Three UK men arrested over eBay-owned Stubhub cyber fraud

Cyber crime

Three UK men have been arrested for allegedly taking part in a cybercrime sting that saw eBay-owned ticket selling site Stubhub defrauded to the tune of around $1 million.

A total of seven men have been arrested in Russia, the US and Spain, for their part in the scam, which resulted in more than 1,600 Stubhub accounts becoming compromised and used to make fraudulent ticket purchases in 2013.

The gang are alleged to have defrauded Stubhub by around $1 million (587,000) through reselling the tickets, before laundering the money they received through UK bank accounts and PayPal.

The gang are thought to have obtained the usernames and passwords of the accounts they accessed by either trawling through data obtained through breaches at other websites or by installing keystroke-logging software on users' machines.

The company has also been quick to stress that the compromised accounts had not been accessed via an eBay server breach.

The arrests, which were made on Tuesday, were the result of an international investigation involving the US Secret Service, the City of London Police, and the Royal Canadian Mounted Police.

"This is an important investigation, targeting cybercriminals who are believed to have defrauded Stubhub out of $1 million," Adrian Leppard, the City of London Police Commissioner, told BBC News.

"[They did this] by hacking its United States' customers' accounts to fraudulently purchase and sell tickets, and then laundered their criminal profits through legitimate UK bank accounts."

This is the second time this year that eBay has found itself at the centre of a cyber security storm, after it suffered a major data breach in May that saw millions of its users forced to change their passwords.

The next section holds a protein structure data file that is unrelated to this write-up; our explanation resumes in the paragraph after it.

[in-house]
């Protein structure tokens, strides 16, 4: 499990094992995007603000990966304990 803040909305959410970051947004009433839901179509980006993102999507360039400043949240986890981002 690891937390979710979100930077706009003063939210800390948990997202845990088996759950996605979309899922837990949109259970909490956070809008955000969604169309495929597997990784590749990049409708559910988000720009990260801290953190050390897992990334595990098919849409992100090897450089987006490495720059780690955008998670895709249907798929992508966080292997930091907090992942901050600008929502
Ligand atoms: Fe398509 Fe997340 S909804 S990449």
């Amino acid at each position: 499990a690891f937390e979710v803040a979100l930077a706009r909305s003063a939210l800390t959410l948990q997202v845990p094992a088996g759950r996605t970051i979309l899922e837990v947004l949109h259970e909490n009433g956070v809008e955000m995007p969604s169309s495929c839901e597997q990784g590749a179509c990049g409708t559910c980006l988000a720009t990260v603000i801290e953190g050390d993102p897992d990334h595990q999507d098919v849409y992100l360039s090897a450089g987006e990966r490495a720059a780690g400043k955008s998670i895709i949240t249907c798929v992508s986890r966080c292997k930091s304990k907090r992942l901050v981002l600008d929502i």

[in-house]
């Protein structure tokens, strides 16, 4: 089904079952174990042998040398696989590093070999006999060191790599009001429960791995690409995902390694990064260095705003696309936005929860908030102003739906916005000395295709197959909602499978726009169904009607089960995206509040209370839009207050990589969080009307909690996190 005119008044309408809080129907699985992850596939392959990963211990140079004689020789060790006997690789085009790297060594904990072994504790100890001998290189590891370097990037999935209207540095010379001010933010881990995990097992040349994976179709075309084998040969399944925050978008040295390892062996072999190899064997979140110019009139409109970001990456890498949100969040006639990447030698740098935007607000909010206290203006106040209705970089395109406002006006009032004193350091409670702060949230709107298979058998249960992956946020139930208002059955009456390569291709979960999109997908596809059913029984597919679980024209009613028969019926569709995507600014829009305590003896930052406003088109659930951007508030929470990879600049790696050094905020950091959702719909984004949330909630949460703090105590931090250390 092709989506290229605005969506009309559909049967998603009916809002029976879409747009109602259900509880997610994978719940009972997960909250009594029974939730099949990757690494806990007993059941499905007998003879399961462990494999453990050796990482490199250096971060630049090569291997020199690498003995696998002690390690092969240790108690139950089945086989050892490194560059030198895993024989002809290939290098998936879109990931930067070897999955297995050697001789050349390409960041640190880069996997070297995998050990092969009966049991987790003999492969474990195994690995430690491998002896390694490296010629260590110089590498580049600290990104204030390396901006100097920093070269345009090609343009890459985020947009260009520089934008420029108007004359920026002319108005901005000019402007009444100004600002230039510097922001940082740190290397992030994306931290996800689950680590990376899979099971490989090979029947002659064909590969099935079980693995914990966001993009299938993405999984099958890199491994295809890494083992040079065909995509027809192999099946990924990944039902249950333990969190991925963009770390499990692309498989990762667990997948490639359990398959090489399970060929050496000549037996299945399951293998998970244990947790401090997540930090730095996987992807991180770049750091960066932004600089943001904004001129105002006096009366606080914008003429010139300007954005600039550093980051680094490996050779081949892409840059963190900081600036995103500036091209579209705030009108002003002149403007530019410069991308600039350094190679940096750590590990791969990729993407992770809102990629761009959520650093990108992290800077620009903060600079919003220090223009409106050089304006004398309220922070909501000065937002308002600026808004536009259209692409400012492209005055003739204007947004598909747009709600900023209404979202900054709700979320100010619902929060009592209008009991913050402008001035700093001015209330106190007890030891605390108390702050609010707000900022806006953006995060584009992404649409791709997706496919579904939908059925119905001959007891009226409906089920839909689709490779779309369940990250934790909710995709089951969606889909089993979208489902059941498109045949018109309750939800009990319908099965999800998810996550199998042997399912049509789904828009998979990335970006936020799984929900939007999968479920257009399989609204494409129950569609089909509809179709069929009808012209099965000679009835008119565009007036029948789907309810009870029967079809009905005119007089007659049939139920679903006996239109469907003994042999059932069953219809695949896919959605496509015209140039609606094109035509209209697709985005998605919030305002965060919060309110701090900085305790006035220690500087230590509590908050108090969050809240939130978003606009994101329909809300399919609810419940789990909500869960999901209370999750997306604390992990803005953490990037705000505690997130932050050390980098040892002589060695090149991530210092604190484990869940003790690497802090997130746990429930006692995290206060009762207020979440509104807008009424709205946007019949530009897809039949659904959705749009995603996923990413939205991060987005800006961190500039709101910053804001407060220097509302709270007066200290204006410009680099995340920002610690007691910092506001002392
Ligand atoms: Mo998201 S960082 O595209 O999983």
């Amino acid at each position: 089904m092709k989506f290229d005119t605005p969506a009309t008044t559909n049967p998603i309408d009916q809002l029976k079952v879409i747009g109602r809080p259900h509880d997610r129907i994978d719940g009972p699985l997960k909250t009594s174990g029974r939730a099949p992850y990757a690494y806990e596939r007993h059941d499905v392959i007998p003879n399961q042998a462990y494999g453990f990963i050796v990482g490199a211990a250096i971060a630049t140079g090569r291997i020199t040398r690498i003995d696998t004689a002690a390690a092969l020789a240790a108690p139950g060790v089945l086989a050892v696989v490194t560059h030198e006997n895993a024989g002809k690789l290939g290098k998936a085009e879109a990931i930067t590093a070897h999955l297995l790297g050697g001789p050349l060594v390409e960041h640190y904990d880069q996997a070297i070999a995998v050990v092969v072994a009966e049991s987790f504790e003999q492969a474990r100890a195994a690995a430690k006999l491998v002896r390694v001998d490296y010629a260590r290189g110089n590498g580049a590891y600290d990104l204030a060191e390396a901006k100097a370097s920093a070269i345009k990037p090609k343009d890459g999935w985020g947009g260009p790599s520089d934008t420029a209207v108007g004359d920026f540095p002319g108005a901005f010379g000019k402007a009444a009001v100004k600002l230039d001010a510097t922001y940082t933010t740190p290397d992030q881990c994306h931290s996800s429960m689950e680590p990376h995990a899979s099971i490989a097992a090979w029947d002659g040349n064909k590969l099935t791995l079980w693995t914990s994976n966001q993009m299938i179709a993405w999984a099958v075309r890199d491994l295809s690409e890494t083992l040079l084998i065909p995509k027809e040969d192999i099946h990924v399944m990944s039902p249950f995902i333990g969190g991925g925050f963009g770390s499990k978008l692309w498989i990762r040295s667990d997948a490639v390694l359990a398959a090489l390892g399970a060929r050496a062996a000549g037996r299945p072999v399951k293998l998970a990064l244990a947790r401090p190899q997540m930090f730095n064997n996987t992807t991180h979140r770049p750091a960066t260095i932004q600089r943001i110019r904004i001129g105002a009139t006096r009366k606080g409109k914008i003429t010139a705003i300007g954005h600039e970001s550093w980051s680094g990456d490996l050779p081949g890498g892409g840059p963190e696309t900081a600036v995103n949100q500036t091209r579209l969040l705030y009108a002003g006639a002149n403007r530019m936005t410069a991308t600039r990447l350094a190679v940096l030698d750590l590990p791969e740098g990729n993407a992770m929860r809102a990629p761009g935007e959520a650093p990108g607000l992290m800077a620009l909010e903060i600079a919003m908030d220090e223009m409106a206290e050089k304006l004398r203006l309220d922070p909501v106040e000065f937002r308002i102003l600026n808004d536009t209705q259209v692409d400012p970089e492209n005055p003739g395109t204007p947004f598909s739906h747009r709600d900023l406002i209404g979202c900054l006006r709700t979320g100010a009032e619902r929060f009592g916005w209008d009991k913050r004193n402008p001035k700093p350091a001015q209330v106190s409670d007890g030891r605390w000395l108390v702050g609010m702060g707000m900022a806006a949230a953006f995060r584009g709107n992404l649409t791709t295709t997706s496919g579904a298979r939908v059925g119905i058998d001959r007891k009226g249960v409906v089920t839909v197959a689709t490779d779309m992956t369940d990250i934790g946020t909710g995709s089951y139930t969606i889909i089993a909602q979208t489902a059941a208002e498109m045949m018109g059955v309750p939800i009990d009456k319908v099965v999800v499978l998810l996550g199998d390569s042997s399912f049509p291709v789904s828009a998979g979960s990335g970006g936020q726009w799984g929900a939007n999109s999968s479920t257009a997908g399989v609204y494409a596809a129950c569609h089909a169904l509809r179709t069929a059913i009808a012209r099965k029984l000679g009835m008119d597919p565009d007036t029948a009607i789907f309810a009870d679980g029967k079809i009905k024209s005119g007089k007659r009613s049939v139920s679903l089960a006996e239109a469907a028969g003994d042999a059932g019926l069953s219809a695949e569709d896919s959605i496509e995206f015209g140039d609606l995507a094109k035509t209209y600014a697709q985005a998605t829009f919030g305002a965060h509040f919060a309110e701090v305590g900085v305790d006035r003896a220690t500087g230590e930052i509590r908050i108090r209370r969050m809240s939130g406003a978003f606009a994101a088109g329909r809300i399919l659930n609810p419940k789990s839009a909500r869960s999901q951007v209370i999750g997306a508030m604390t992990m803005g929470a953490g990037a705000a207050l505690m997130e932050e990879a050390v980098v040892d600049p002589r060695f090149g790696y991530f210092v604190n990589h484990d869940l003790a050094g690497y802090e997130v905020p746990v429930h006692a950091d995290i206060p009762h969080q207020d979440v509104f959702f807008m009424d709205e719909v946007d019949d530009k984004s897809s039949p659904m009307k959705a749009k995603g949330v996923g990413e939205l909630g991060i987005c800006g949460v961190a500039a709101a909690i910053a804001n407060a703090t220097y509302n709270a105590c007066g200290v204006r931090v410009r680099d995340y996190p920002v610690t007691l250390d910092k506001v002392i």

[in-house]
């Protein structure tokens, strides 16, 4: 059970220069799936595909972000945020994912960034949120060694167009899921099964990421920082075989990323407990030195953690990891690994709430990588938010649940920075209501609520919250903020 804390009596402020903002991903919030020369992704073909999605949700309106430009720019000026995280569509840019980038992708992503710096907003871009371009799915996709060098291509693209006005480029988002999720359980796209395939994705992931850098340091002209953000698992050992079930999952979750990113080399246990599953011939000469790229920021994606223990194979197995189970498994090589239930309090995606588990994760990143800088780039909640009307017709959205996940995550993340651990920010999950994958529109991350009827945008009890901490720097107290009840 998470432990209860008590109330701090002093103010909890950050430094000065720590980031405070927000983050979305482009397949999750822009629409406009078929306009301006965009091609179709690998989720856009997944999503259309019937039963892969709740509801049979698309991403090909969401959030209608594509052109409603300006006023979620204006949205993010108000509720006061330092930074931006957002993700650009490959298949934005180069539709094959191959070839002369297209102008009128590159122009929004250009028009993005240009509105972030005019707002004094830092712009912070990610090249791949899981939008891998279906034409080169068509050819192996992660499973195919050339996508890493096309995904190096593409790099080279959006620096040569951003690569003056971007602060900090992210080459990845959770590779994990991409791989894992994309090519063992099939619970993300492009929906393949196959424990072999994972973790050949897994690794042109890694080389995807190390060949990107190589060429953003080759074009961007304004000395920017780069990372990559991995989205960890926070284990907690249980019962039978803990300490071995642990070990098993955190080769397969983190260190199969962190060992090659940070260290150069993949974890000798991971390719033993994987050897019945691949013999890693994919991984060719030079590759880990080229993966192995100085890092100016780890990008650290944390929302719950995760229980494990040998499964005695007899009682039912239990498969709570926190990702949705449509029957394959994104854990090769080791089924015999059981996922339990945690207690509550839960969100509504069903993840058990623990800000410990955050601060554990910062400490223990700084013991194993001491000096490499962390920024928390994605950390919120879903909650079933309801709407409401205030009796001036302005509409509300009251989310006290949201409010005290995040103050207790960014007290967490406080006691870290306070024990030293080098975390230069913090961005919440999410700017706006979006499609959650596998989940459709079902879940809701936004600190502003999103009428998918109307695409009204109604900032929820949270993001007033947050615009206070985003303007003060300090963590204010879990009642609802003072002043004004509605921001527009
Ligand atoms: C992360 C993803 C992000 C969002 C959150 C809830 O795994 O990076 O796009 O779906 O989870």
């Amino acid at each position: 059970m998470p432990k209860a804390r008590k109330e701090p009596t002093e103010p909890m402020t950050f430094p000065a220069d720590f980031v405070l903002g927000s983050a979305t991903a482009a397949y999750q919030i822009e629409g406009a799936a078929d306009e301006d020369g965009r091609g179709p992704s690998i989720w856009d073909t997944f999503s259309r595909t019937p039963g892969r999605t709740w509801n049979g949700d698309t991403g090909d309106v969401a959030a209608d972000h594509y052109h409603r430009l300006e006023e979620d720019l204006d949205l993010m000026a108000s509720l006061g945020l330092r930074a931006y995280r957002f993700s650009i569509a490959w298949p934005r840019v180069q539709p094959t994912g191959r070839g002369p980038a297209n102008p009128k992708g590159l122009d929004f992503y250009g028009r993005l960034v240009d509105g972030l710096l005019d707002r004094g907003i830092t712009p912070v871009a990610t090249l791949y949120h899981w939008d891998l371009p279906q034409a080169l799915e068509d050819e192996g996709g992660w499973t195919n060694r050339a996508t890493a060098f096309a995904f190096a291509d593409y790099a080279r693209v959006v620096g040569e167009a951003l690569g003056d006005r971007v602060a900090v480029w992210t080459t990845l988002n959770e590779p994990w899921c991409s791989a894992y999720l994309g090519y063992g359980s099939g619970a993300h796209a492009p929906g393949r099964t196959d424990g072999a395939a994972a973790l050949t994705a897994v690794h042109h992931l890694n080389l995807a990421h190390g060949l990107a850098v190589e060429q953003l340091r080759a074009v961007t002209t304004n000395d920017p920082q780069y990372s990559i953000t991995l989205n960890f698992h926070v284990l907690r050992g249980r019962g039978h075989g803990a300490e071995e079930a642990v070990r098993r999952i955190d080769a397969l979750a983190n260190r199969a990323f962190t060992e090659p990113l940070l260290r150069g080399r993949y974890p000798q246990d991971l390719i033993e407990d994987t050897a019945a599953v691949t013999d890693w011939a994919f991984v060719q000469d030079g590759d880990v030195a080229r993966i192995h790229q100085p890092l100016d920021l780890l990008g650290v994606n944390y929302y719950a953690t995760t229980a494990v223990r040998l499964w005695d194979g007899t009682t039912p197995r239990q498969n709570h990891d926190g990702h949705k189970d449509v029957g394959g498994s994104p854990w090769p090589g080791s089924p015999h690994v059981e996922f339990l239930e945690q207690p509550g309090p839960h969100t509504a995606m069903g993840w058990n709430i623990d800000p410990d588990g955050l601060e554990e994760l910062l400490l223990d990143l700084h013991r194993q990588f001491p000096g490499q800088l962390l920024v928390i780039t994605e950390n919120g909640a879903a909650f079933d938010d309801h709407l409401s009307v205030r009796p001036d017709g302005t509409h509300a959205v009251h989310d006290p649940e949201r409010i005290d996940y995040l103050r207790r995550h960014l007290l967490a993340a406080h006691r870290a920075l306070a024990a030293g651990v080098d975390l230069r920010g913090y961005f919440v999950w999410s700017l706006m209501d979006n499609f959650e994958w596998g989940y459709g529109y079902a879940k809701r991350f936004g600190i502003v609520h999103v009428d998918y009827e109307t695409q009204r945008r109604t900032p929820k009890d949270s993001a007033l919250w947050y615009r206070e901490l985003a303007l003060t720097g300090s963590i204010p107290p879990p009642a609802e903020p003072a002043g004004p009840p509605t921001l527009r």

Ross Brewer, vice president and managing director for international markets at security vendor LogRhythm, said the case highlights why end users need to use different passwords for each website they visit.

"Using compromised credentials whether employees' or customers', as in this case is one of the easiest ways for hackers to gain entry to a system and it appears the method is still proving highly lucrative," he said.

"As consumers, we're frequently told to use separate, complex passwords for all accounts, however this advice has clearly not resonated with the general public.

"Multiple tactics were used, from keylogging to malware and given this determination, online businesses really need to be encouraging their users to frequently change their passwords to avoid this kind of exercise being successful in the future," Brewer added.

Caroline Donnelly is the news and analysis editor of IT Pro and its sister site Cloud Pro, and covers general news, as well as the storage, security, public sector, cloud and Microsoft beats. Caroline has been a member of the IT Pro/Cloud Pro team since March 2012, and has previously worked as a reporter at several B2B publications, including UK channel magazine CRN, and as features writer for local weekly newspaper, The Slough and Windsor Observer. She studied Medical Biochemistry at the University of Leicester and completed a Postgraduate Diploma in Magazine Journalism at PMA Training in 2006.